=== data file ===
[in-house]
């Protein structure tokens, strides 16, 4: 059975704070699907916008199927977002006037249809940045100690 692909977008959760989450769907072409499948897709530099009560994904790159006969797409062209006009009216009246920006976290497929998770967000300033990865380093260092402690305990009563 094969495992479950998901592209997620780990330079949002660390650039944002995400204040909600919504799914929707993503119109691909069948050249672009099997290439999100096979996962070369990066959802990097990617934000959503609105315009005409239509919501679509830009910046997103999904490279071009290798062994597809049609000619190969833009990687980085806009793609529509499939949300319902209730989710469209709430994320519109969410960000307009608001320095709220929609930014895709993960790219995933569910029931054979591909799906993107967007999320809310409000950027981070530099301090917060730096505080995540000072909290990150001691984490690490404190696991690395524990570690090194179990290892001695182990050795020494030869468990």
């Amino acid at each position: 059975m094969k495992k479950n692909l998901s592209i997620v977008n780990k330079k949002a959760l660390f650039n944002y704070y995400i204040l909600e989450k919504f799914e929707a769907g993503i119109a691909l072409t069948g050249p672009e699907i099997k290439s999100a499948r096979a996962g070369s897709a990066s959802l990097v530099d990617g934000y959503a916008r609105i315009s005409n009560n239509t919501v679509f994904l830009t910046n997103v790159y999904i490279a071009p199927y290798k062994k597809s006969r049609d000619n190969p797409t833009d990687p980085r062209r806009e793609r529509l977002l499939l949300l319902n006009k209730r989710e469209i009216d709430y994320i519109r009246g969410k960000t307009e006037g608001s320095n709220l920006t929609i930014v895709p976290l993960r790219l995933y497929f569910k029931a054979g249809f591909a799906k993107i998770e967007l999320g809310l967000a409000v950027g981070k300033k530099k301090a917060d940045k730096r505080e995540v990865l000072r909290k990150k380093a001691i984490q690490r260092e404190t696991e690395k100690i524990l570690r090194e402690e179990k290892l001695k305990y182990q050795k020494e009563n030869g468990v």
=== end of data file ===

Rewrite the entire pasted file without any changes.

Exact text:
[in-house]
């Protein structure tokens, strides 16, 4: 059975704070699907916008199927977002006037249809940045100690 692909977008959760989450769907072409499948897709530099009560994904790159006969797409062209006009009216009246920006976290497929998770967000300033990865380093260092402690305990009563 094969495992479950998901592209997620780990330079949002660390650039944002995400204040909600919504799914929707993503119109691909069948050249672009099997290439999100096979996962070369990066959802990097990617934000959503609105315009005409239509919501679509830009910046997103999904490279071009290798062994597809049609000619190969833009990687980085806009793609529509499939949300319902209730989710469209709430994320519109969410960000307009608001320095709220929609930014895709993960790219995933569910029931054979591909799906993107967007999320809310409000950027981070530099301090917060730096505080995540000072909290990150001691984490690490404190696991690395524990570690090194179990290892001695182990050795020494030869468990």
């Amino acid at each position: 059975m094969k495992k479950n692909l998901s592209i997620v977008n780990k330079k949002a959760l660390f650039n944002y704070y995400i204040l909600e989450k919504f799914e929707a769907g993503i119109a691909l072409t069948g050249p672009e699907i099997k290439s999100a499948r096979a996962g070369s897709a990066s959802l990097v530099d990617g934000y959503a916008r609105i315009s005409n009560n239509t919501v679509f994904l830009t910046n997103v790159y999904i490279a071009p199927y290798k062994k597809s006969r049609d000619n190969p797409t833009d990687p980085r062209r806009e793609r529509l977002l499939l949300l319902n006009k209730r989710e469209i009216d709430y994320i519109r009246g969410k960000t307009e006037g608001s320095n709220l920006t929609i930014v895709p976290l993960r790219l995933y497929f569910k029931a054979g249809f591909a799906k993107i998770e967007l999320g809310l967000a409000v950027g981070k300033k530099k301090a917060d940045k730096r505080e995540v990865l000072r909290k990150k380093a001691i984490q690490r260092e404190t696991e690395k100690i524990l570690r090194e402690e179990k290892l001695k305990y182990q050795k020494e009563n030869g468990v």